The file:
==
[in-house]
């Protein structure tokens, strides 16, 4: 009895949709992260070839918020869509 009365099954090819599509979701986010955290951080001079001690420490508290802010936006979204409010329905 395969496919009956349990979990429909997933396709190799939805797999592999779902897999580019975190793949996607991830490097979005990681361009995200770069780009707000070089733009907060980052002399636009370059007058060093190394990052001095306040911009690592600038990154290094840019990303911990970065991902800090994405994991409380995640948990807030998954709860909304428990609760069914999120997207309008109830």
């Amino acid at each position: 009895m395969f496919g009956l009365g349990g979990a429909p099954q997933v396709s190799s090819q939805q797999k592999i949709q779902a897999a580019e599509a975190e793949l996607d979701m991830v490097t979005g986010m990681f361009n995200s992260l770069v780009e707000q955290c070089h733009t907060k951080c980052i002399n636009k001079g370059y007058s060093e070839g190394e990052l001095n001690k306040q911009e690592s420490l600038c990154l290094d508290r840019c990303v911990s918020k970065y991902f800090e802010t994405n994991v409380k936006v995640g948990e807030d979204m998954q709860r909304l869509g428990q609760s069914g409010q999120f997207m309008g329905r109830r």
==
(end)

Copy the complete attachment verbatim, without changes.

[in-house]
């Protein structure tokens, strides 16, 4: 009895949709992260070839918020869509 009365099954090819599509979701986010955290951080001079001690420490508290802010936006979204409010329905 395969496919009956349990979990429909997933396709190799939805797999592999779902897999580019975190793949996607991830490097979005990681361009995200770069780009707000070089733009907060980052002399636009370059007058060093190394990052001095306040911009690592600038990154290094840019990303911990970065991902800090994405994991409380995640948990807030998954709860909304428990609760069914999120997207309008109830």
């Amino acid at each position: 009895m395969f496919g009956l009365g349990g979990a429909p099954q997933v396709s190799s090819q939805q797999k592999i949709q779902a897999a580019e599509a975190e793949l996607d979701m991830v490097t979005g986010m990681f361009n995200s992260l770069v780009e707000q955290c070089h733009t907060k951080c980052i002399n636009k001079g370059y007058s060093e070839g190394e990052l001095n001690k306040q911009e690592s420490l600038c990154l290094d508290r840019c990303v911990s918020k970065y991902f800090e802010t994405n994991v409380k936006v995640g948990e807030d979204m998954q709860r909304l869509g428990q609760s069914g409010q999120f997207m309008g329905r109830r």